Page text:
One of the students in The Overachievers is Frank (or AP Frank in the beginning), a half-Asian young man who is pressured by his Korean mother to go to Harvard to study medicine or law. He and his brother Richard are not allowed to have a social or otherwise non-academic life; instead, they have to study under their mother’s watchful eye, with only half an hour in between allowed for a quick dinner (something reheated) and television news (they are not allowed to watch anything else). His mother actually forced Frank to take all the AP subjects the school offered, and called up the school to ask why they didn’t have an AP for Physical Education. She pushed Frank into Harvard (even when he’d rather be elsewhere) and went through all the documentation, choosing his classes and dormitory for him. When Frank tries to stand up for himself, he is physically assaulted by his mother. This leads to a series of incidents where the social services are called in, his brother Richard is taken into foster care (and lives in what he describes as a “mansion” – the home of a schoolmate – which allows him greater freedom), and their parents are divorced (with Frank’s mother frantically calling Frank telling him to deny the abuse). Eventually Frank regains his strength and confidence, finds love, sheds the “AP” title, and goes into environmental science and public policy – something he’s more interested in than medicine. (Reading the updates, it seems that the relationship between him and his mum has improved, and the mother has relaxed considerably. yay!)

While Frank’s story is a bit extreme, it isn’t that unusual. Throughout Frank’s story, Robbins talks about the pressure Asian students face in school. Korean three-year-olds have to prove their proficiency in a musical instrument before being allowed into kindergarden. Your life and social status in Japan, even when you’re middle aged, is largely determined by how you scored in your exams when you were 15. There’s a whole breed of mothers – kyioku mama – who sit in their children’s classes and take notes for them when their kids are ill. Suicide rates amongst schoolkids are alarmingly high. And this is the system President Reagan wanted the US to emulate in the 1980s? No wonder American students are driving themselves insane!

And before you say “oh that’s a different country”…it happens in Malaysia too. We all know it. If you don’t take Science for your SPM, you’re stupid or wasting your intelligence. You have to get straight As at every level to get into a good institution. Medicine is the only university subject that matters. Even if you’re bright and knowledgeable, you have to take tuition classes to keep up. All the talks hosted by schools are “How To Answer XYZ Paper”. Let’s not even touch on this weird hysteria people have for overseas “top schools” – Harvard/Oxford/Cambridge, or nothing. (By the way, the whole ranking system? Complete bullocks. Many US colleges are opting out of it because they find it unfair and unrepresentative. Some of the “top” schools fudge their numbers to get high rankings. It’s a game.) No one ever cares about the suicides – they just take up a small column in Page 2 of the papers.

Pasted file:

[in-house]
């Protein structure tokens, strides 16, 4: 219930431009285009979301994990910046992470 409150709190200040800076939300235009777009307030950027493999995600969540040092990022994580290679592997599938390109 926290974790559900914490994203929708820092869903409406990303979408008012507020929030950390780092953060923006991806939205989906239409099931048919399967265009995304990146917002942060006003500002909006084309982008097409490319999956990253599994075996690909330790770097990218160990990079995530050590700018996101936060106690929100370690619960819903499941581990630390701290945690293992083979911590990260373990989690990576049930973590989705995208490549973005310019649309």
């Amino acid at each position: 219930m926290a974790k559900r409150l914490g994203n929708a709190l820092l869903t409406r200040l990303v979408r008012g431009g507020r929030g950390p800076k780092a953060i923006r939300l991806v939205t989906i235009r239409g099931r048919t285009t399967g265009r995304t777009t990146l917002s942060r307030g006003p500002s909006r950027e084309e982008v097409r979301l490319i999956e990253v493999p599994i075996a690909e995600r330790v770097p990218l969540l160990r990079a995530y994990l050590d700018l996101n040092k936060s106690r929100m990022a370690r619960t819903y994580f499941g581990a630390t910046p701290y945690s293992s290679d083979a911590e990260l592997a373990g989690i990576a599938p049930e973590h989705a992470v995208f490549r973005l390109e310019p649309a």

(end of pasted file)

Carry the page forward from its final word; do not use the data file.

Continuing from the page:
Why are we going through so much insanity? Apparently it’s because we have to “live up” to something – school standards, counselor standards, society standards. We allow ourselves/our children to be bullied, stressed, abused by the system, just so we could get in to something supposedly prestigious. Instead of schools and universities acknowledging students’ various talents and capabilities, they force the students to be someone they’re not, just to keep up an image.

Let’s stop this madness.

You’re the one that’s going to school. It’s your money that’s being spent. It’s your time that’s being used. You’re the one that has to go through all this trouble. Stand up for yourselves.

Don’t buy into the trap of going to a “good school” or nothing. Choose the school you like based on your own factors. Do you prefer big schools or small schools? Local, regional, international? Academic, practical, both? Casual, business-like, formal?

Choose your own subjects. What to experiment with science, or create art? Curious about international economics, or want to debate literature and philosophy? My boyfriend’s brother is a sports buff, and had he been in a Malaysian school, he would be considered a “meathead”, someone not smart enough, just because he wasn’t very academic. Now he’s doing Sports Science in university, which includes Chemistry and Biology – subjects that wouldn’t be open to him if he was in Malaysia. He’s doing OK, because it’s what he’s interested in and he’s putting his energy into it. Why don’t we let other Malaysians have this chance? Why bind them to school grades, and assume that all straight A people are scientists and all straight Fs are artisans?

Don’t let grades tell you what to do. Don’t let anyone else make your decisions for you. Do what you want to do. Make your own choices.

Take back your education.